Written by Crystal Rockwood
“UTAH?!” This is a frequent reaction upon hearing the news of my moving there late September. Though business continues as usual in California, as it does when vacation takes me to other countries, some people react as if working from Utah is commuting from Mars. I’ve worked from Budapest, farm regions in France and remote fishing villages in Italy with barely any cellphone coverage, I’m pretty sure Utah will be easier.
Having just passed Utah’s arduous and exacting driver’s test (studied three hours, still needed help) I am a newly minted Utahn and can offer answers to the CA vs UT question.
Other than clean air and Cedar City’s renowned Shakespeare Festival, which is one of the oldest and largest Shakespearean festivals in North America, this city is aptly referred to as Festival City. Early observations reveal they do like their festive occasions. Every weekend has competitions, annual this and that, along with tourists from various countries trying to figure out what’s going on after their long hikes in Bryce Canyon and Cedar Breaks National Monument.
Let’s talk business. These excerpts from the Utah Governor’s Office of Economic Development say it all:
Forbes has named Utah the Best State for Business eight of the last nine years, including the No. 1 ranking again for 2018.
(Utah) is one of the most diverse economies in America. From aerospace to I.T. and software, some of the state's leading industries are no longer built on the land but on the brain power of the talent that has found its way to the Silicon Slopes. (What’s that you say? Try: Adobe, eBay, Microsoft, Oracle, Vivint, etc.)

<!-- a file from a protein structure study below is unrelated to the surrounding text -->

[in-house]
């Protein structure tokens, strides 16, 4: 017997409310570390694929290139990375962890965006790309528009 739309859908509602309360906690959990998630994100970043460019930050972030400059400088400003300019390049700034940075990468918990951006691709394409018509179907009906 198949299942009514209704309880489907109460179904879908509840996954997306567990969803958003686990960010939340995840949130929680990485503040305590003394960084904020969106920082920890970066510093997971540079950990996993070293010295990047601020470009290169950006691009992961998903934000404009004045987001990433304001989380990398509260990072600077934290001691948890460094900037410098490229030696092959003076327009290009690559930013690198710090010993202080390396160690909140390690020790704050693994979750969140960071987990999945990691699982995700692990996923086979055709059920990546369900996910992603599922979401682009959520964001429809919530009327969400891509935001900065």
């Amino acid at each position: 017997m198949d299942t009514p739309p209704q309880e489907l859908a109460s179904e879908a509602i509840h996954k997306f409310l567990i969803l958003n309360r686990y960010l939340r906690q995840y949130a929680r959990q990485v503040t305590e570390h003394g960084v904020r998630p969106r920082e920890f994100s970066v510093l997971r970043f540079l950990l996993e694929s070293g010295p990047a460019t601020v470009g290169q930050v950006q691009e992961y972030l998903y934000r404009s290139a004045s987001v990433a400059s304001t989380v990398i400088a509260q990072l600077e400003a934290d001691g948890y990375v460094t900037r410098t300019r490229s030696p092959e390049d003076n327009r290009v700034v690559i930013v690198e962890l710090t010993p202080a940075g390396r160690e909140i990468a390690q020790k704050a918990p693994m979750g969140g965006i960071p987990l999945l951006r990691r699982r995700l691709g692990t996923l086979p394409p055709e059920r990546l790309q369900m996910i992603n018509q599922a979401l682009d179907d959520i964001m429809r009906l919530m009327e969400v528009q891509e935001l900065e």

"We have a business-friendly Legislature that is intent on enacting business-friendly laws and regulations, including low corporate and individual taxes," says Val Hale, executive director of the Governor’s Office of Economic Development. “The result is a fertile soil for businesses to grow and prosper.”
“Utah scores well across the board, with particularly high marks for its regulatory climate and growth prospects,” notes Forbes. (Governor Herbert) eliminated or significantly changed nearly 400 regulations during the past seven years. Utah also boasts a business-friendly legal climate and fiscally sound government — it’s one of only 10 states to hold a AAA bond rating from all three rating agencies.”
Utah boasts the highest growth in nonfarm payrolls over the past year and the third highest GDP growth. Utah is tied for first with California in most independent inventor patents per capita.
When the Milken Institute released its annual Index of Best-Performing Cities in January, three Utah locations surged to the top: Provo-Orem, Salt Lake City and St. George. Provo-Orem ranks No. 1 among all large metro areas in the country, while Salt Lake City ranks second. St. George ranks No. 2 among all small metros.
While California will always be “home” in all the ways that count, Utah opens up an even brighter future. Opportunities pop up daily here. Even Google can’t keep up with new street names, businesses and homes.
It may be the norm, but seeing ranchers, espressos, literary classics, sushi, and Neil Simon plays in a small city is a welcome challenge to (I’m ashamed to admit) my preconceived notions. I’m looking forward to learning more lessons about my new state while keeping my DNA California compass.